In order to be eligible for the women’s contracting program, a business must be a small business that is at least 51% owned and controlled by women who are also citizens of the United States. Women must also manage the day-to-day operations of the company as well as make long-term business decisions.

Economically disadvantaged businesses under this program have to meet the above requirements, plus meet certain net worth, adjusted gross income and personal asset requirements. These requirements are very specific, and while some businesses can (temporarily) self-certify, this is a slippery slope. It’s important when dealing with these companies to ask if they are certified. If they aren’t, you’re within your rights to request that they become certified, both for their benefit and yours.

Disadvantaged Business Programs

The Disadvantaged Business Enterprise program, or DBE, with the US Department of Transportation, was established under the Safe, Accountable, Flexible, Efficient Transportation Act. It was created to provide opportunities for and increase participation by state and local governments who get funding from the USDOT for contracting projects.

Under this program, any agency that receives federal funds is required to set participation goals and DBE subcontracting goals. A DBE subcontractor has to provide a function that is commercially useful, and if this goal isn’t met, the prime contractor on the project has to prove that they made efforts in good faith to meet the goal.

In addition, any state that receives such federal funds has to maintain a UCP, or Unified Certification Program, that includes mandatory reciprocity among all agencies within the state. This program is responsible for issuing DBE certifications and for maintaining a directory of authorized businesses under the program, which is publicly available.

What Are Minimum Participation Goals?

The minimum participation goals differ between projects and contract sizes. The EPA, for example, requires minority participation goals between 8% and 10%. The Department of Transportation requires a 10% participation rate. Individual states can have much more stringent requirements — Illinois requires a 19% participation rate, while California has a “small business goal” of 25%, for example. Massachusetts has a combined WBE (woman-owned business enterprise) and MBE participation goal of 10.4%. New Jersey has a 25% goal. Virginia’s goal is 42%, while Maryland’s is 29%, and North Carolina has a 10% goal. The District of Columbia has nothing strictly related to minority businesses, but does require a 50% participation goal by local small businesses, which include WBEs and MBEs. As you can see, these requirements and participation goals vary widely from state to state.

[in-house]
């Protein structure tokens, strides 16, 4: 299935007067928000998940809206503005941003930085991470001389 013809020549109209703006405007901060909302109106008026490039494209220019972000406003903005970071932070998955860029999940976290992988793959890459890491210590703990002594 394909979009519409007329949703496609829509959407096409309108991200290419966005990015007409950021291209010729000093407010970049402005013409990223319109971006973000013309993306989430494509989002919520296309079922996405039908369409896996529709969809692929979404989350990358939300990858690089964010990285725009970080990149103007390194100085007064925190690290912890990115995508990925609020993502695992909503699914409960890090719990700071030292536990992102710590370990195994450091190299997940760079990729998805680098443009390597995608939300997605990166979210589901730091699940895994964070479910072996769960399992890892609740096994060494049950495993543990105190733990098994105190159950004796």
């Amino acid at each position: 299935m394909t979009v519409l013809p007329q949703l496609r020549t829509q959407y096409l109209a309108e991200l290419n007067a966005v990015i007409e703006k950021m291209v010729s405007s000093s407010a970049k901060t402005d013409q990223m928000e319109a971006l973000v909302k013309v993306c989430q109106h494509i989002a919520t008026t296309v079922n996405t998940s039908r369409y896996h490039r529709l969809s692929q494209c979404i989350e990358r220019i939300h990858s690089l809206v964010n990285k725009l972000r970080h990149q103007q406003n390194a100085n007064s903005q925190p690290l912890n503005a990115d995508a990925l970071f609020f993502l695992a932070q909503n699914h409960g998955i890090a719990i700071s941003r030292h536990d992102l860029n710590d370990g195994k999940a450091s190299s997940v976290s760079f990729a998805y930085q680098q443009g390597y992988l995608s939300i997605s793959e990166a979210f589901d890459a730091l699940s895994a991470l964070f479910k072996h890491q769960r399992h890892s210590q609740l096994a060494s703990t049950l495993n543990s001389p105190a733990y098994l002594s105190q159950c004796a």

Some states don’t have MBE or WBE goals but do maintain MBE offices to promote and encourage participation. Such states include the New York Division of Minority and Women-Owned Business Development and Florida’s Office of Supplier Diversity.

It’s important to do your homework when you have a contract that you’re opening for bid and determine what the participation level is in your state for your specific project. The Small Business Act, for any contract which results in an award greater than $1 million for construction projects and greater than $500,000 for other contracts, requires the prime contractor to submit subcontracting plans detailing their intent to use MBEs.

Watch for Fraud

It’s also important to watch out for fraud. Federal, state, and local governments have taken steps to weed out phony minority contractors. It’s sad, but a measurable number of companies try to game the system to get certified as MBEs, when they don’t technically meet the requirements to do so, and thus gain an unfair advantage in bidding contracts. Some supposed MBEs act as pass-throughs to win contracts, which they then pass on to non-minority companies.

Not only is this dishonest and a fraudulent exploitation of an important initiative, but it can also open up your company to actionable situations if you haven’t taken the proper steps to ensure your own compliance. While such fraud is rare, even a single instance can endanger an entire initiative. That’s why it’s important to work closely with your local officials and with the companies with whom you contract to be sure everyone is taking all the right steps.

The Benefits of Working With WBEs and MBEs

Your company will not only meet compliance regulations by working with MBEs and WBEs, but there are also real benefits of doing so. By working with these companies, you can earn and increase your own credentials and respect within the industry. You’re also helping to grow the construction and contracting industry overall by opening doors to new businesses who might otherwise not have had a chance.